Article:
A plan unveiled last Friday by Pacific Gas and Electric Co. (PG&E) to transform its natural gas pipeline system into a role model for the industry carries a price tag of more than $1.9 billion spread over the next three-plus years, according to information released as part of the utility’s proposal to state regulators. Shareholders would absorb a little more than 25% of the total cost estimate.

PG&E said in its filing to the California Public Utilities Commission (CPUC) that it expects to spend about $2.2 billion during the period of 2011 through 2014, not all of which would it seek to recover in retail rates. On what the utility called a year-over-year basis there would be no impact of its retail gas rates for this year.

Potential fines and penalties that could develop from some ongoing investigations are not figured in these cost estimates, PG&E said (see Daily GPI, June 22; June 21).

For longer-term rate adjustments, PG&E estimates the need for a retail increase of $250 million next year, followed by a $30 million decrease the following year and an $80 million rate hike for 2014.

PG&E said that during the period through 2014, the total rate adjustment would equal $769 million. According to a PG&E spokesperson, that total equates to an average increase of less than $2 monthly for residential customers and less than $15 monthly for small businesses.

The San Francisco-based combination utility formally filed its multi-year plan to upgrade its natural gas pipeline infrastructure and operations to make it “one of the safest in the country,” including much of what PG&E has been talking about since the rupture and explosion last September of its Line 132, a 30-inch diameter pipeline in San Bruno. Federal regulators are poised to give their final determination on the causes of the incident, which killed eight people, while the CPUC prepares to issue stiffer pipeline safety rules and regulations.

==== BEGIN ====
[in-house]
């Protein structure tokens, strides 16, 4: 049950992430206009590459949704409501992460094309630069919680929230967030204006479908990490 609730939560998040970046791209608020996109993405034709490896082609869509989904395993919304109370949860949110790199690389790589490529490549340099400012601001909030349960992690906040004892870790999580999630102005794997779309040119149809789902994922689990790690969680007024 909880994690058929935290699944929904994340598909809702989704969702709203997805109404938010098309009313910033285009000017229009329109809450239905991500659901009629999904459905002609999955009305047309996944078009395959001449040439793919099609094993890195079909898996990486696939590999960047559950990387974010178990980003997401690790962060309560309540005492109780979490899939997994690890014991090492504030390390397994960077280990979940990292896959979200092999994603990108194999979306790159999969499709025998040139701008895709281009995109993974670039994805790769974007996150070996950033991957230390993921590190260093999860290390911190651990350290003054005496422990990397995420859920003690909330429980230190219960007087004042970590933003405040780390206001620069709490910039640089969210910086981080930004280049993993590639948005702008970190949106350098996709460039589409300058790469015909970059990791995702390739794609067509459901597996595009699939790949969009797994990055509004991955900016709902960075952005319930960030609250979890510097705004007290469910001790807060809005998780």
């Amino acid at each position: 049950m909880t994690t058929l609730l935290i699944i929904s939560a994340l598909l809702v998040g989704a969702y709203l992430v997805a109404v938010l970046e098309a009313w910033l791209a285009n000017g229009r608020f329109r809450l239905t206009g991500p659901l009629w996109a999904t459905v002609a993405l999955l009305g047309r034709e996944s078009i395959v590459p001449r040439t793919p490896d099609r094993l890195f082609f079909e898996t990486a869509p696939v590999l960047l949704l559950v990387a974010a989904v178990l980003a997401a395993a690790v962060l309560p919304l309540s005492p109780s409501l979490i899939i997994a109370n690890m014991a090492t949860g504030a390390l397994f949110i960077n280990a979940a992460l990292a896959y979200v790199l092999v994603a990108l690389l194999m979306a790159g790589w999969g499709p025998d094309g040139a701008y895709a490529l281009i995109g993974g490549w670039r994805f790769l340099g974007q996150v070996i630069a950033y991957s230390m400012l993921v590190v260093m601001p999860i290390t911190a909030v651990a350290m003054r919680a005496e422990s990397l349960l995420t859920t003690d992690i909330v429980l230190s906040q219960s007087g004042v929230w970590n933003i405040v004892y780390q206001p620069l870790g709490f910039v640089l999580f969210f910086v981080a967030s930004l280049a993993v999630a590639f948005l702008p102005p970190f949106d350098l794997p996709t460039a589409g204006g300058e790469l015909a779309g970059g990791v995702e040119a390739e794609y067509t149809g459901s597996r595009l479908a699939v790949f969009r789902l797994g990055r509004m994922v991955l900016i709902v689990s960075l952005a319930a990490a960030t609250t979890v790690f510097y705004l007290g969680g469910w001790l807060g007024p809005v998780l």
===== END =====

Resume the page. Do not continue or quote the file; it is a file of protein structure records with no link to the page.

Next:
Separately, the CPUC indicated Friday that it expected implementation plans from the other major pipeline operators in the state — Sempra Energy’s two utilities and Las Vegas, NV-based Southwest Gas Corp. — reiterating that the five-member commission last June ordered all gas pipeline operators to do this (see Daily GPI, June 10).

California’s major utility consumer watchdog group, The Utility Reform Network (TURN), immediately raised concerns following the PG&E’s submission of the plan, balking at what it called “$2 billion for improvements” in its gas safety programs. TURN’s Executive Director Mark Tony alleged that since San Bruno it has become known that PG&E has “given safety short shrift while profits and executive pay ballooned.”

Tony said that PG&E has “neglected safety and maintenance [of its pipeline system] for way too long; now they have to play catch up, and it should not be at customers’ expense.” He criticized the CPUC for allowing this to happen and urged that the utility shareholders “take a hit,” rather than raise rates for retail gas customers.

©Copyright 2011Intelligence Press Inc. All rights reserved. The preceding news reportmay not be republished or redistributed, in whole or in part, in anyform, without prior written consent of Intelligence Press, Inc.